Mild Green Chilli Pepper
       
      Take one or two mild green peppers and crush with the back of a knife, then slice roughly. You could de-seed if you prefer. I don't bother.
       

      Chopped Green Pepper
       
      Fire up the wok, add oil (I use rice bran oil) and stir fry the meat mixture until the meat is just done. 
       

      Frying Tonight
       
      Then add the green peppers and fry until they are as you prefer them. I tend to like them still with a bit of crunch, so slightly under-cook them
       

      In with the peppers
       
      You will, of course, have prepared the bread. The sandwiches are made with a type of flat bread known as 白吉饼 (bái jí bǐng; literally "white lucky cake-shape"). The ones here are store bought but I often make them. Recipe below.
       

      Bai Ji Bing
       
      Take one and split it. Test the seasoning of the filling, adding salt if necessary. It may not need it because of the soy sauce. 
       

      Nearly there
       
      Cover to make a sandwich  and enjoy. You will see that I have used a bunch of kitchen paper to hold the sandwich and to soak up any escaping juices. But it should be fairly dry.
       

      The final product.
       
      Note: I usually cook the meat and pepper in batches. Enough for one sandwich per person at a time. If we need another (and we usually do) I start the next batch.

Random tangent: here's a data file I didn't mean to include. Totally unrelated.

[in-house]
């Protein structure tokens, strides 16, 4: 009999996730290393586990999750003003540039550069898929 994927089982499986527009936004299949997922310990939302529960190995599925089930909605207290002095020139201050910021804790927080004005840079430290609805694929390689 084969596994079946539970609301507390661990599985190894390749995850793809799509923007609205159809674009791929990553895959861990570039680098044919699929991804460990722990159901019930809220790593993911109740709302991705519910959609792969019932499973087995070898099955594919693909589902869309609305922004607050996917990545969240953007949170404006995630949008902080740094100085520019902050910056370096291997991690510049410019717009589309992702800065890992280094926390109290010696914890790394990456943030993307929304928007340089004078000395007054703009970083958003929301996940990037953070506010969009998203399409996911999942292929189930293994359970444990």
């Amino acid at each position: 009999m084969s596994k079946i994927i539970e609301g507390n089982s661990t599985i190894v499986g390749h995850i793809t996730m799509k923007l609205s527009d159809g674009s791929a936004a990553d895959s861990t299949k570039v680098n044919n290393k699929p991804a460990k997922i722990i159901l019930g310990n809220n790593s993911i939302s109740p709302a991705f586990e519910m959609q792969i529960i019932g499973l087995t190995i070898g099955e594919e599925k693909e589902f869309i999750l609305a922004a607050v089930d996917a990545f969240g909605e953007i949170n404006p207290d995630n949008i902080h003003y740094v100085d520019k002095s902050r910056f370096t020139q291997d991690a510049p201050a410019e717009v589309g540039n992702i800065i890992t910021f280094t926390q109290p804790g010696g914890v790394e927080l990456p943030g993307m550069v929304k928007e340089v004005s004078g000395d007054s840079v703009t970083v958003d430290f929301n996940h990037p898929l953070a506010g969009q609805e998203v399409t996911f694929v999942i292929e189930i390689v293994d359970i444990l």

Bread Recipe
       
       
      350g plain flour
      140ml water
      1/2 teaspoon instant yeast

      Mix the yeast with the flour and stir in the water. Continue stirring until a dough forms. Knead until smooth. Cover with a damp towel or plastic wrap and leave to rise by about one third. (maybe 30-40 minutes).
       
      Knead again to remove any air then roll the dough into a log shape around 5cm in diameter, then cut into six portions. Press these into a circle shape using a rolling pin. You want to end up with 1.5cm thick buns. 
       
      Preheat oven to 190C/370F.
       
      Dry fry the buns in a skillet until they take on some colour about a minute or less on each side, then finish in the oven for ten minutes. Allow to cool before using.
    • Perfect Pita: The secret to thin pita with good puff
      By A Patric
      Hi all,
      I'm looking for the secret. Obviously the pita has to be rolled out thinly, but is there also a special preparation that leads to thinner pita with a very large diameter, like I've had at some falafel places? I think it is Lebanese style.
      I tried Foodman's recipe and it tastes great, but as he mentioned, they are just a little bit too thick. Also, I personally had trouble getting them to puff. My first one puffed beautifully, but the others only puffed on one side or the other (left or right). I'm wondering if I should add more water next time and simply use more flour on the board I roll it out on in order to keep it from sticking. That might result in perfect puffing due to the extra steam. Any thoughts? In terms of the thickness, should I try adding a little cake flour in with the all-purpose flour to allow them to roll out finer?
      Also, I've seen recipes with and without olive oil as an addition. Does anyone know, aside from flavor, how olive oil impacts the pita. Does it help or hinder the puffing?
      Thank you for any tips.
      Best,
      Alan
  • Recently Browsing   0 members

    No registered users viewing this page.